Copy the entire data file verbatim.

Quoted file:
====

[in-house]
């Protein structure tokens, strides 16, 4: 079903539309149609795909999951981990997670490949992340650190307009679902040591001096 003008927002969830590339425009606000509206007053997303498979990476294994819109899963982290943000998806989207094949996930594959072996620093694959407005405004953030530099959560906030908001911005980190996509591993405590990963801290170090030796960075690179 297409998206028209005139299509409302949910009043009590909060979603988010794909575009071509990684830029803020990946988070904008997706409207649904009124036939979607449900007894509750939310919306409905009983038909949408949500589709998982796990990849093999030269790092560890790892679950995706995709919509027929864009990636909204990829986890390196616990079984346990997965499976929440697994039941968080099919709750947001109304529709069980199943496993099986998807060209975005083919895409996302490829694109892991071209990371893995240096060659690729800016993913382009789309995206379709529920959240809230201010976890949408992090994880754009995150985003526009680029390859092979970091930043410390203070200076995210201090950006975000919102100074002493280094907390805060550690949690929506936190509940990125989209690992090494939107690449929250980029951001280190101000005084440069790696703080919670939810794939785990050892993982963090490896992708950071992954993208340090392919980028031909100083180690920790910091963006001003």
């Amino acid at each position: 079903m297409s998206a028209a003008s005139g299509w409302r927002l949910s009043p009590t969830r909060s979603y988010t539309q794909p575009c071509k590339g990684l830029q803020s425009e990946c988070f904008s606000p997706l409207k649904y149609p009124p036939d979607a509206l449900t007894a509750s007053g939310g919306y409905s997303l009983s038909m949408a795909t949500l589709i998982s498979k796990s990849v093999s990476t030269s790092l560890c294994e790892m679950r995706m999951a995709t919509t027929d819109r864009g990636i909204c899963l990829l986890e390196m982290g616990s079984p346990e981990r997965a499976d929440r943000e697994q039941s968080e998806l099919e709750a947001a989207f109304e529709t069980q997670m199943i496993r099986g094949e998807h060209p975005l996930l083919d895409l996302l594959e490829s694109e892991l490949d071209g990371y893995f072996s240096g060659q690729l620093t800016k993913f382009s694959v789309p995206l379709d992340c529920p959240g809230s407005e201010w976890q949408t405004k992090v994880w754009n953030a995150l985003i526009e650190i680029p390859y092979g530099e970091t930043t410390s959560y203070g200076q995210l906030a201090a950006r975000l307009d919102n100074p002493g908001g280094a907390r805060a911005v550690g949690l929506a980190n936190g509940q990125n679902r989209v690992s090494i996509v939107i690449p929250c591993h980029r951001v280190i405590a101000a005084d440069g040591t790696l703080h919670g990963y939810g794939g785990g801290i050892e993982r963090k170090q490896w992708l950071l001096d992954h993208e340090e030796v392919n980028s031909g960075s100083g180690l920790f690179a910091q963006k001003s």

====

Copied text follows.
[in-house]
């Protein structure tokens, strides 16, 4: 079903539309149609795909999951981990997670490949992340650190307009679902040591001096 003008927002969830590339425009606000509206007053997303498979990476294994819109899963982290943000998806989207094949996930594959072996620093694959407005405004953030530099959560906030908001911005980190996509591993405590990963801290170090030796960075690179 297409998206028209005139299509409302949910009043009590909060979603988010794909575009071509990684830029803020990946988070904008997706409207649904009124036939979607449900007894509750939310919306409905009983038909949408949500589709998982796990990849093999030269790092560890790892679950995706995709919509027929864009990636909204990829986890390196616990079984346990997965499976929440697994039941968080099919709750947001109304529709069980199943496993099986998807060209975005083919895409996302490829694109892991071209990371893995240096060659690729800016993913382009789309995206379709529920959240809230201010976890949408992090994880754009995150985003526009680029390859092979970091930043410390203070200076995210201090950006975000919102100074002493280094907390805060550690949690929506936190509940990125989209690992090494939107690449929250980029951001280190101000005084440069790696703080919670939810794939785990050892993982963090490896992708950071992954993208340090392919980028031909100083180690920790910091963006001003």
């Amino acid at each position: 079903m297409s998206a028209a003008s005139g299509w409302r927002l949910s009043p009590t969830r909060s979603y988010t539309q794909p575009c071509k590339g990684l830029q803020s425009e990946c988070f904008s606000p997706l409207k649904y149609p009124p036939d979607a509206l449900t007894a509750s007053g939310g919306y409905s997303l009983s038909m949408a795909t949500l589709i998982s498979k796990s990849v093999s990476t030269s790092l560890c294994e790892m679950r995706m999951a995709t919509t027929d819109r864009g990636i909204c899963l990829l986890e390196m982290g616990s079984p346990e981990r997965a499976d929440r943000e697994q039941s968080e998806l099919e709750a947001a989207f109304e529709t069980q997670m199943i496993r099986g094949e998807h060209p975005l996930l083919d895409l996302l594959e490829s694109e892991l490949d071209g990371y893995f072996s240096g060659q690729l620093t800016k993913f382009s694959v789309p995206l379709d992340c529920p959240g809230s407005e201010w976890q949408t405004k992090v994880w754009n953030a995150l985003i526009e650190i680029p390859y092979g530099e970091t930043t410390s959560y203070g200076q995210l906030a201090a950006r975000l307009d919102n100074p002493g908001g280094a907390r805060a911005v550690g949690l929506a980190n936190g509940q990125n679902r989209v690992s090494i996509v939107i690449p929250c591993h980029r951001v280190i405590a101000a005084d440069g040591t790696l703080h919670g990963y939810g794939g785990g801290i050892e993982r963090k170090q490896w992708l950071l001096d992954h993208e340090e030796v392919n980028s031909g960075s100083g180690l920790f690179a910091q963006k001003s």